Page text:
Always be ready for the judge to handle the lamb. Train the lamb to brace or push against your leg; this is known as “driving” the lamb. By driving into your leg, the lamb’s muscles tighten up, feel firmer, and appear large and pronounced. Train the lamb to respond to pressure when asked to drive as opposed to standing squarely in line. When driving the lamb, stand in front and hold its head securely with the lamb’s nose tilted upward. Gently push back on the lamb with the inside of your leg placed on the lamb’s breast and shoulder area.
While driving the lamb, make sure all four feet remain on the ground. Never pick up your lamb so that its front feet are lifted off the ground while driving. This does not give you an advantage.
A firm top is a must when driving the lamb. Exhibitors who fail to produce a firm handle on the lamb will place down the line. A judge expects an exhibitor to be able to drive and maintain proper positioning of the lamb.
Moving the Lamb
After handling all the lambs, the judge will want you to walk your lamb. Be sure your lamb is under control and between you and the judge. If the lamb will not move, gently reach back and lift up on the lamb’s dock.
When the judge requests, stop the lamb for a side view. Set up the lamb as discussed earlier. Allow plenty of room between you and the lamb in front. This gives extra room to work around the front of the lamb and keeps the lamb behind from crowding you on the profile.
Stand in front and to the lamb’s left side to maintain the profile position. Drive the lamb with your leg, applying enough pressure to maintain a level top. Extend the lamb’s head and neck upward while keeping its ears erect. Keep the lamb’s head in line with the rest of its body.
Stay alert. The judge may handle the lamb again or motion for you and your lamb to move to another line. As lambs are pulled from the profile line, move forward to fill any resulting space. Reset your lamb, and watch the judge with each move forward. Once you are pulled to the placing line, remember the class is not over. Be sure to keep the lamb set up and looking its best.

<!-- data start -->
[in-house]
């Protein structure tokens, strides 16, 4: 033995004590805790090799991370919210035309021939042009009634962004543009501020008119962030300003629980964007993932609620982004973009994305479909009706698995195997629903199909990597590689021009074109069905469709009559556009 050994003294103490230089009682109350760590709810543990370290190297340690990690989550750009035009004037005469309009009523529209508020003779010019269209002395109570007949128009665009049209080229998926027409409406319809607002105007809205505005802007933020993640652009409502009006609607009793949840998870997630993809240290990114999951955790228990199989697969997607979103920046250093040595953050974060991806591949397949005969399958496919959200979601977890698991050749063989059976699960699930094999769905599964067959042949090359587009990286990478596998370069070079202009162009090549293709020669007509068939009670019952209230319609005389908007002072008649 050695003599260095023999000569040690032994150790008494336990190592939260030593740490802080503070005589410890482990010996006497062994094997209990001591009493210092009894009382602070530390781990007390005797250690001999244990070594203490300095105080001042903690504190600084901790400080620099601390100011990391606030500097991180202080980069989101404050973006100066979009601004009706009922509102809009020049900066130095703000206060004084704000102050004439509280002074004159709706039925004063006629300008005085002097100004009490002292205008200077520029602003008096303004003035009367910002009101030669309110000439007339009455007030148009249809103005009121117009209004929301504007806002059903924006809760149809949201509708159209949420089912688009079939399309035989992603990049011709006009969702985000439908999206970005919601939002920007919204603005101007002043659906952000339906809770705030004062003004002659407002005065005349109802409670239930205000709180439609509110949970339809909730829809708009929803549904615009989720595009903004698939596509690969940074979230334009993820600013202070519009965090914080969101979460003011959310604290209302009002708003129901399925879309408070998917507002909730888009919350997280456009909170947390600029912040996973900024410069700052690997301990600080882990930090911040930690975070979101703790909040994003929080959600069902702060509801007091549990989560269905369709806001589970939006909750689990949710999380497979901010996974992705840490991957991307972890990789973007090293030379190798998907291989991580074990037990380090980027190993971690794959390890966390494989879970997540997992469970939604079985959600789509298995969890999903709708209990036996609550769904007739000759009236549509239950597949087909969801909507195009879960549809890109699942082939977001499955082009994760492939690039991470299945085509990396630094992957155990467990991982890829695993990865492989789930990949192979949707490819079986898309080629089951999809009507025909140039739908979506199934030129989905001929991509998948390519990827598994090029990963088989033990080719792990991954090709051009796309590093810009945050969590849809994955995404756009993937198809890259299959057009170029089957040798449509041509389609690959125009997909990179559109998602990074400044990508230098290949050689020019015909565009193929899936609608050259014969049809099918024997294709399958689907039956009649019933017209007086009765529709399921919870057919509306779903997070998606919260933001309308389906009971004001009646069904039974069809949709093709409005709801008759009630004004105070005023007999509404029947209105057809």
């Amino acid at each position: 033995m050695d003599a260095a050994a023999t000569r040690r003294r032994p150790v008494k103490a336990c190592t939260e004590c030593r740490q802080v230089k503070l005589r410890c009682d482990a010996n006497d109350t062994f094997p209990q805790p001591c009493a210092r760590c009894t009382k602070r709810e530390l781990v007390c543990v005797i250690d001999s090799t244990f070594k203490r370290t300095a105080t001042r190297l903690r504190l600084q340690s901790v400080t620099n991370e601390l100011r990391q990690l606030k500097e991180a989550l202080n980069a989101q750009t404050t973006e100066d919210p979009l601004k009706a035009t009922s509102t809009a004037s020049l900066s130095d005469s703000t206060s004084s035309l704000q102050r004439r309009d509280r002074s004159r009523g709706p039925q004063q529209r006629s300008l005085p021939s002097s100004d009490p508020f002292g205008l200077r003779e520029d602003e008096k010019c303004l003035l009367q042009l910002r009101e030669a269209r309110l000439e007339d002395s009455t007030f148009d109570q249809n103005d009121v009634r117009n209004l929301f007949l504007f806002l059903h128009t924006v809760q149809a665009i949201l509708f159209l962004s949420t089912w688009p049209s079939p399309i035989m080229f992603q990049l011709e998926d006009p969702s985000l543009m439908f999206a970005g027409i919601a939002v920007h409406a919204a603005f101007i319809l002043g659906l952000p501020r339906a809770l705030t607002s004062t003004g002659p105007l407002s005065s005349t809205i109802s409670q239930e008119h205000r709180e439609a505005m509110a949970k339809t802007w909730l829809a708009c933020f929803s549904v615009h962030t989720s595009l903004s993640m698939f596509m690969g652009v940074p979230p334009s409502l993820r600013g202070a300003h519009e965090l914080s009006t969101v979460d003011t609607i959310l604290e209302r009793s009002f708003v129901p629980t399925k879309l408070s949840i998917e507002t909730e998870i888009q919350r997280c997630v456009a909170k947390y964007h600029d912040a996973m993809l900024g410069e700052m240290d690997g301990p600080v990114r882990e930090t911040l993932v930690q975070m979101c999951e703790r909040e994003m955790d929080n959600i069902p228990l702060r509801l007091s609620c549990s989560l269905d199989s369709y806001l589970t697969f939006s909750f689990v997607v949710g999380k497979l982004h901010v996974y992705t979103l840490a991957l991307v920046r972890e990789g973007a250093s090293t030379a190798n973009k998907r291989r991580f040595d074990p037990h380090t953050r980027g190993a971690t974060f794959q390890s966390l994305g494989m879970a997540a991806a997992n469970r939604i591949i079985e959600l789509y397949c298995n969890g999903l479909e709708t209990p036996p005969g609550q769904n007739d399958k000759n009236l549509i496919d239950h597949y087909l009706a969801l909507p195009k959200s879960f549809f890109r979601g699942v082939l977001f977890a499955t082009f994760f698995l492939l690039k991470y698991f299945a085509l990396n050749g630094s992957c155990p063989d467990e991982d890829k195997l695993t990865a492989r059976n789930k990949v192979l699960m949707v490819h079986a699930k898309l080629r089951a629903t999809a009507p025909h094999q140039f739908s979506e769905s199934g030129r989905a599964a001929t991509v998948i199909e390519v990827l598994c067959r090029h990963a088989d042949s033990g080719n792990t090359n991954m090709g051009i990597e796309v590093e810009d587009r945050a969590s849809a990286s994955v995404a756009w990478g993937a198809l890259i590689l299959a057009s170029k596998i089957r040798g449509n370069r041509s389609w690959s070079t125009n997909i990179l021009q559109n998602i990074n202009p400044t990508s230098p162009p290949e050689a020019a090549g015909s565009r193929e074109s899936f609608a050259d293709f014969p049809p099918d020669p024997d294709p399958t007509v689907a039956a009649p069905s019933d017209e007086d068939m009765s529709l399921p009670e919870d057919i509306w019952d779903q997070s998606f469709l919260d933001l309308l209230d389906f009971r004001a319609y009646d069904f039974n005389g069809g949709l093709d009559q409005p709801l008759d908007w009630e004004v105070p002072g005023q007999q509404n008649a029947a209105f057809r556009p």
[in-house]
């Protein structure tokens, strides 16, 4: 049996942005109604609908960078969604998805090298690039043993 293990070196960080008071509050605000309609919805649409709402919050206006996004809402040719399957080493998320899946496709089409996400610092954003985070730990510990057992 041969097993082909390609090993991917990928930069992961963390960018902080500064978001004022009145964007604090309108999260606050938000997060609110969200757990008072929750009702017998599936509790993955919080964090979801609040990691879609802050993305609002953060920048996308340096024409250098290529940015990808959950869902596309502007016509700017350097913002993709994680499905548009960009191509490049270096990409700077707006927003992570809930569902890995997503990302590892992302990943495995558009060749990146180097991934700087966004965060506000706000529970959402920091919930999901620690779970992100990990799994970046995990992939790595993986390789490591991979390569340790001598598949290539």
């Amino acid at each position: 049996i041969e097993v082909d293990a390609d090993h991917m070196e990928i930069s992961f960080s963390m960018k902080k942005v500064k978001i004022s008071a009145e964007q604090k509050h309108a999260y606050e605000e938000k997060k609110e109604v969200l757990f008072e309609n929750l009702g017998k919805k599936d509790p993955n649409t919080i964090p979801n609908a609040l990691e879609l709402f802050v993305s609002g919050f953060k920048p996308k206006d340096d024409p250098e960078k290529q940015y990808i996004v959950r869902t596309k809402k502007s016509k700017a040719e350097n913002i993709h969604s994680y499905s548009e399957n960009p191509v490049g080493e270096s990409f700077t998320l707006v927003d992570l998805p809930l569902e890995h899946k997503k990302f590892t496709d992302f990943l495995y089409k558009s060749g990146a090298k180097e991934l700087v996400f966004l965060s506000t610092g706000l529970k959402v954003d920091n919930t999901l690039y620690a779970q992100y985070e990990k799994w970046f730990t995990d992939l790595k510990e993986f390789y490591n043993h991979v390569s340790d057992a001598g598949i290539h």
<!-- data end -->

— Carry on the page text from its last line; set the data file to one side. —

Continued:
The judge may decide to place the lambs differently after one final look. Be sure to set your lamb in a straight line from the first lamb set up. Always turn your lamb to the right (clockwise) unless you are instructed to do otherwise.
When the judge starts giving reasons, the class is over. Continue to work hard and display good sportsmanship. Congratulate the class winners and those who stood ahead of you. Offer encouragement to those that stand below, and, by all means, remain a gracious and humble winner.
Finally, remember this is a learning experience. Leave the show ring with your head held high, knowing you gave your best effort. Learn from mistakes, watch other showmen, and improve your skills for the next show.
Publication 2211 (POD-06-19)
By R. Kipp Brown, Extension Associate III, Animal & Dairy Science.
Copyright 2019 by Mississippi State University. All rights reserved. This publication may be copied and distributed without alteration for nonprofit educational purposes provided that credit is given to the Mississippi State University Extension Service.
Produced by Agricultural Communications.
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Extension Service of Mississippi State University, cooperating with U.S. Department of Agriculture. Published in furtherance of Acts of Congress, May 8 and June 30, 1914. GARY B. JACKSON, Director